Teachers, parents, residents, teachers and staff, the three-
member Board of Selectmen stated that "as a precautionary
measure," they voted to close the school to all activities to
allow for the asbestos -- apparently derived from adhesive in a
few tiles in the main office -- to be properly tested.

"The sampling is being conducted by the industrial hygienist in
accordance with the regulations promulgated by the Environmental
Protection Agency," the letter states. "As a result, the
reopening of the Page School will be delayed."

It is not unusual for older buildings to contain some asbestos
and it is generally not a problem if properly encapsulated. Since
the Children's Castle building is separated by a firewall and its
utilities are self-contained, it does not have to be closed. But
there will be no activities at Page -- either during the day,
after school or on the weekend -- until further notice.

West Newbury School Committee representative Chris Reading
stressed that exposure to asbestos was not an ongoing problem
parents needed to be concerned about.

"This is a condition that was not an issue prior to the
reconstruction of the building," she said. "Selectmen are just
taking the best precautions that they can."

The school has been closed, when unusually cold weather caused a
water pipe to burst, triggering the fire suppression system and
flooding the first two floors of the multistory brick building on
Pipestave Hill. Subsequently, a small amount of black mold was
also discovered during the repair effort but air quality testing
at the school showed there were no toxins.

Mulqueen decided to relocate classes while repairs were
undertaken, with children in grades k-4 shifted to elementary
schools in Groveland and Merrimac, the other two towns in the
district.

In what was a more angst-producing move for some families, Page
School fifth- and sixth-graders were sent to the regional middle
school on Main Street. The youngsters now ride on buses with the
district's middle and high school students, and start school an
hour earlier than normal in a block of classrooms specifically
set aside for them.

With little time to pull all the pieces all together -- and
winter weather forcing a district closure in the middle of their
efforts -- school officials scrambled to get a viable operation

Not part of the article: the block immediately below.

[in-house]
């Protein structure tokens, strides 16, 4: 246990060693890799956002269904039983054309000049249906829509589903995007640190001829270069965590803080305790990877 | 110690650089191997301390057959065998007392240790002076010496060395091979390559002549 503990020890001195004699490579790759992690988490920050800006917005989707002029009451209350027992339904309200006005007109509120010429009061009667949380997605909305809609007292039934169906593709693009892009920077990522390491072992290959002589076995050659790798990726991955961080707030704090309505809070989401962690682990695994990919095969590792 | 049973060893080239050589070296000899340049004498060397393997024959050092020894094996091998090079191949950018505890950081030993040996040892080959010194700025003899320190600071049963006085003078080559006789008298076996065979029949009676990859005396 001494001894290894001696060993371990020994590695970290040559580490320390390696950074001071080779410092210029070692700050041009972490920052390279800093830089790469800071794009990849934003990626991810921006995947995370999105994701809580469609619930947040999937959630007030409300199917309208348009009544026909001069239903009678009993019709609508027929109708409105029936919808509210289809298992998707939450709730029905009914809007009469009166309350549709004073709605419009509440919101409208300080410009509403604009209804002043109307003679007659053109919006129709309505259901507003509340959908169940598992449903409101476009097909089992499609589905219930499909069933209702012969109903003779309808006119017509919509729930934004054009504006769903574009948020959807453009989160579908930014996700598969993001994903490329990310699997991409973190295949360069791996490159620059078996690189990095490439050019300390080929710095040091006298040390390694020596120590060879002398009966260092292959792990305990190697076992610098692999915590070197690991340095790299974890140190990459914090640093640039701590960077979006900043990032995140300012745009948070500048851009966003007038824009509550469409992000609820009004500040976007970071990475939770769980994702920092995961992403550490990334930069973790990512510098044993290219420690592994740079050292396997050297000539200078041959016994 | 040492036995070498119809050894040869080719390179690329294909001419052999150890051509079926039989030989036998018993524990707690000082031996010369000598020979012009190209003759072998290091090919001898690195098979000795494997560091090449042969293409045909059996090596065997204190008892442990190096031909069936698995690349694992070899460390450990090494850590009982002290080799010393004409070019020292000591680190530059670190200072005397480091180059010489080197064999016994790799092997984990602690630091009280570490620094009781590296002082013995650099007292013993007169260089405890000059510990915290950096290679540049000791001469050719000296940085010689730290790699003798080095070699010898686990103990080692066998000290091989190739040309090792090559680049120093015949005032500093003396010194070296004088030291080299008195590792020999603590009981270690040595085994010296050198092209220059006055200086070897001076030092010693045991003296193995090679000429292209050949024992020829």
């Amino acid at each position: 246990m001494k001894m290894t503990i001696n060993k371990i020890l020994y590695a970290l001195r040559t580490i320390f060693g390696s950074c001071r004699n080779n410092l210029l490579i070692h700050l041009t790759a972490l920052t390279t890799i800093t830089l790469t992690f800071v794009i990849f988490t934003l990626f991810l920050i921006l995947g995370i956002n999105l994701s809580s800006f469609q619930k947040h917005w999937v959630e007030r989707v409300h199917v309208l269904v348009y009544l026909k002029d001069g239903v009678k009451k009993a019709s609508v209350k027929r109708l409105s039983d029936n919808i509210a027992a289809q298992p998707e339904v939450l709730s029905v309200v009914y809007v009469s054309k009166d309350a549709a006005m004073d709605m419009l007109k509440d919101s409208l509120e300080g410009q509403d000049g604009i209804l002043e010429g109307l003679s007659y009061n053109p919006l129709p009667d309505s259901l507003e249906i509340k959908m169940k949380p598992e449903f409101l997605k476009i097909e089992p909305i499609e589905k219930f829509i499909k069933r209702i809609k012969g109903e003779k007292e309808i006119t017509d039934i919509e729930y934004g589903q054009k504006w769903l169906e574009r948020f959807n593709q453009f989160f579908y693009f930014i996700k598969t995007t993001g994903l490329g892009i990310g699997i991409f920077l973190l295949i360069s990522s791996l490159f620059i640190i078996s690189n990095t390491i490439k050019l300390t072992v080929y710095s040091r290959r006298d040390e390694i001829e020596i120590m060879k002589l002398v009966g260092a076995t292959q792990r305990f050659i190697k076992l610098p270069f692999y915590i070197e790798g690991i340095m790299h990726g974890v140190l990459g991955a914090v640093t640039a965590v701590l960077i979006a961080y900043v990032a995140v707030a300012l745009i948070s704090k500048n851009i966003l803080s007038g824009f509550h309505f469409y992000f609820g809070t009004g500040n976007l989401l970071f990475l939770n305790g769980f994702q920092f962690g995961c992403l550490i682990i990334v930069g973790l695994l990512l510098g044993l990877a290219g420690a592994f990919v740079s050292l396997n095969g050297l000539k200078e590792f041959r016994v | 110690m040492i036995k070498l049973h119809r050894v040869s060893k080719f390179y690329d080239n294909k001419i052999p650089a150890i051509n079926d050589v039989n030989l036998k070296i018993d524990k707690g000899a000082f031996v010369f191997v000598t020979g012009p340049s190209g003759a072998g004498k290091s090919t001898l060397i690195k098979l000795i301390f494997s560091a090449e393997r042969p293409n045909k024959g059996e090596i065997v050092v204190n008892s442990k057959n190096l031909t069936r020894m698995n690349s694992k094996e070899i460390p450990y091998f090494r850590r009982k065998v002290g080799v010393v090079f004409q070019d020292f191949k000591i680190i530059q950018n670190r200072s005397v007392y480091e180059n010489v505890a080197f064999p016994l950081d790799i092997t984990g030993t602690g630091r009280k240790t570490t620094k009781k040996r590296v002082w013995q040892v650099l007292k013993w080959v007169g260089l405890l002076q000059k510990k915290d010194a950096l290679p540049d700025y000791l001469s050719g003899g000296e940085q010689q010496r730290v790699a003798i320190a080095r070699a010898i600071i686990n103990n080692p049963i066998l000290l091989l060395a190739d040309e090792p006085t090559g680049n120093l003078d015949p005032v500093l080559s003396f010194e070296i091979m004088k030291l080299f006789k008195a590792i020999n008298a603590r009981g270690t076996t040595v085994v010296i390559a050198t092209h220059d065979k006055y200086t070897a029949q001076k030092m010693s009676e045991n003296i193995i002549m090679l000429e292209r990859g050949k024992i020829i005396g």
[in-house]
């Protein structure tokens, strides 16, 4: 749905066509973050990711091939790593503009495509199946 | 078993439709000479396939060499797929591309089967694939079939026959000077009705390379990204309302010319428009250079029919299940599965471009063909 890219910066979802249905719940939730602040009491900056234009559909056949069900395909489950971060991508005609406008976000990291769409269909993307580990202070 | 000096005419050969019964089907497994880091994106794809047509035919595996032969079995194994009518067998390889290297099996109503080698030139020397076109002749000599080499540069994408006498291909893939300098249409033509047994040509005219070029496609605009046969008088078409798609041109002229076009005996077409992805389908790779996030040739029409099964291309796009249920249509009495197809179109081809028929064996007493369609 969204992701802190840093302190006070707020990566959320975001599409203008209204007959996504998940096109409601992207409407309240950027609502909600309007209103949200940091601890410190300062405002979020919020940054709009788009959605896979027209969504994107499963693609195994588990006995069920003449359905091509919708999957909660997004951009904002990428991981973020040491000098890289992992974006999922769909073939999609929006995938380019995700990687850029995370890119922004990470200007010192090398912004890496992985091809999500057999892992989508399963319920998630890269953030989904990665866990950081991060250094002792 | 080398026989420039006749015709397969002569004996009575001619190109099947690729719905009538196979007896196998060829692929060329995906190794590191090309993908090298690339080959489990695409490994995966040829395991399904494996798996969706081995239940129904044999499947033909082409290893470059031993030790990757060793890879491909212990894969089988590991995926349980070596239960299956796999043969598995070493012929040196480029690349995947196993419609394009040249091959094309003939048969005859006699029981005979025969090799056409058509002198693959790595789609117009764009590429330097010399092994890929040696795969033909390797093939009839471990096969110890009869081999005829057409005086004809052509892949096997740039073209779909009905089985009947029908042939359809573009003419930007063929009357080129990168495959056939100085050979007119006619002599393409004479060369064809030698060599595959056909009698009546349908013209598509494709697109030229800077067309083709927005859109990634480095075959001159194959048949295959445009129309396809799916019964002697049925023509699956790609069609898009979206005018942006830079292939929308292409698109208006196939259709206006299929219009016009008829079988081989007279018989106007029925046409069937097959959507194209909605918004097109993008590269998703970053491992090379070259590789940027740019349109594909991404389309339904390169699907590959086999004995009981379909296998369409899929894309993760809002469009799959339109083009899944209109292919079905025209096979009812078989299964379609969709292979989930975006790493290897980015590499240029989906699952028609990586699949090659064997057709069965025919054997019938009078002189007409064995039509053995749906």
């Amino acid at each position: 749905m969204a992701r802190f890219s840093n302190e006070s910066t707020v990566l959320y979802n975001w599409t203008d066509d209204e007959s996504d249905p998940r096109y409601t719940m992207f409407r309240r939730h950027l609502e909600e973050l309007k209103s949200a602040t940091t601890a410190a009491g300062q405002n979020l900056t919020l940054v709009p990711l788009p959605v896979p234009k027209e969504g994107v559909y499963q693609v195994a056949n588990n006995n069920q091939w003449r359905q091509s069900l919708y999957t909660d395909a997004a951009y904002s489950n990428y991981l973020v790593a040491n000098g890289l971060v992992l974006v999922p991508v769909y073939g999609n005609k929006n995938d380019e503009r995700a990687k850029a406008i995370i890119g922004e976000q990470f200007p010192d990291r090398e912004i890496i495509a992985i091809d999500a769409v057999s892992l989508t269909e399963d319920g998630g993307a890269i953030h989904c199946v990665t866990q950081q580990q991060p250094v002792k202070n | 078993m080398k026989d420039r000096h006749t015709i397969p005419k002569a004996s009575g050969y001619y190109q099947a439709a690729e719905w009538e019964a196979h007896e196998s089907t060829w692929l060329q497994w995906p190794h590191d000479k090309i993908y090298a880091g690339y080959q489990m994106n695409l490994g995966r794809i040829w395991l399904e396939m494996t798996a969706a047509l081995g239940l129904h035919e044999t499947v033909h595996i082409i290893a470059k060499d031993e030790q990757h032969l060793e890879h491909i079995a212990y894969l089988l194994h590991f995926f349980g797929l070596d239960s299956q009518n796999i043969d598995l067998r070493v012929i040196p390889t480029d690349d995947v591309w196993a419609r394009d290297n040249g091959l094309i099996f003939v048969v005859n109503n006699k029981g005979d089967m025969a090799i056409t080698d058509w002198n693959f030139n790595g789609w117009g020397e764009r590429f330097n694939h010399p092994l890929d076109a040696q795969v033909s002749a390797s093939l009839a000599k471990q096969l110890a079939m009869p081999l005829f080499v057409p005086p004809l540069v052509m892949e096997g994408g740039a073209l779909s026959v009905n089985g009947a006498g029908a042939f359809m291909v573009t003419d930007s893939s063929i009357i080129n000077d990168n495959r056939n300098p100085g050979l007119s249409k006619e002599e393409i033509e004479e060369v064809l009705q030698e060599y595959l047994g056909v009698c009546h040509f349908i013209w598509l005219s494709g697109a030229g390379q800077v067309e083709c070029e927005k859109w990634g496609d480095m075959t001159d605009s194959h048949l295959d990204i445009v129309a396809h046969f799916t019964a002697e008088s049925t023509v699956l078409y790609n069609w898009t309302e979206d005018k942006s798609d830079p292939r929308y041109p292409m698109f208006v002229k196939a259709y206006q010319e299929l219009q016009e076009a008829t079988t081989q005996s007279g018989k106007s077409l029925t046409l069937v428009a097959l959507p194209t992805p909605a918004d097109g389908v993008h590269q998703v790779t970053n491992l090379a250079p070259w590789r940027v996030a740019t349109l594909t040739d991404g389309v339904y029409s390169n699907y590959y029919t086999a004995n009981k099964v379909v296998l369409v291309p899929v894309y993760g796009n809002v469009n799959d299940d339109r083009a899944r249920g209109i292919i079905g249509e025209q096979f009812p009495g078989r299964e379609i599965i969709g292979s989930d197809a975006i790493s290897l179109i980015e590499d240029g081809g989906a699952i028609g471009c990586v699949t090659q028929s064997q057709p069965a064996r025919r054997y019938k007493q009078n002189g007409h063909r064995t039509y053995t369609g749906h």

plan in place and notify parents as quickly as possible about
where and how their children would be going to school for the
next six weeks. They scheduled meetings to answer questions and
quell parental concerns.

Selectmen selectmen were hopeful that repairs to the school would
be completed in time for students and teachers to return to their
home base following school vacation week -- Feb 19-23.

They scheduled a meeting with the superintendent to review the
construction schedule at Page and "work together with the
district to get the kids back to some kind of normalcy,"
Selectman Glenn Kemper said.

That meeting has since been canceled, and instead, the board has
posted an open meeting to follow a planned executive session
scheduled for Feb. 12 at 7 p.m. The only agenda item listed for
the public session is "Update on the Page School (In case new
information is available to share)"

When asked about this most recent delay in the timeline, Kemper
responded, "Sometimes, big projects have setbacks. One thing
everyone needs to know is that the selectmen are working with the
district to make sure the kids are back as fast as we can."


ASBESTOS UPDATE: Navy Ship Exposes Veteran Sailor to Asbestos
-------------------------------------------------------------
The US Navy Veterans Mesothelioma Center says, "We are urging a
US Navy Veteran with recently diagnosed mesothelioma, or their
family members to call us anytime at 800-714-0303, and we will
provide them with instant access to some of the nation's most
skilled, and experienced mesothelioma lawyers. As we would like
to explain anytime being represented by one of the nation's top
mesothelioma lawyers is vital for a US Navy Veteran with this
rare cancer because the more skilled the lawyers the better the
financial compensation result for their client.

"Ours is a nationwide initiative and we are appealing to a US
Navy Veteran with mesothelioma or their family to call us anytime
at 800-714-0303 before they hire a lawyer or law firm. We happen
to think the fulltime mesothelioma attorneys we suggest get much
better financial compensation results for their clients. Please
don't shortchange yourself when it comes to financial
compensation settlements." http://USNavyMesothelioma.Com

US Navy Veterans are by far the largest group of individuals
diagnosed with mesothelioma each year in the United States.
Mesothelioma is caused by exposure to asbestos. The way a US Navy
Veteran could have been exposed to asbestos on a navy ship was
typically related to their job duties which included maintaining
the engine rooms or boilers, maintaining machinery or equipment
on the ship, preparing the ship for deployment, making repairs on
the ship after a deployment, assisting shipyard workers with a
major overhaul, or retrofit of a ship, and or making repairs or
maintaining equipment on a submarine while it was underway.

The US Navy Veterans Mesothelioma Center wants to emphasize that
most US Navy Veterans who were exposed to asbestos and now have
mesothelioma were probably assigned to US Navy ship that had a
home base located in:

Navy Base Norfolk, Virginia (The world's largest navy base)
Navy Base San Diego, California
Navy Base Honolulu, Hawaii
Navy Base Mayport-Jacksonville, Florida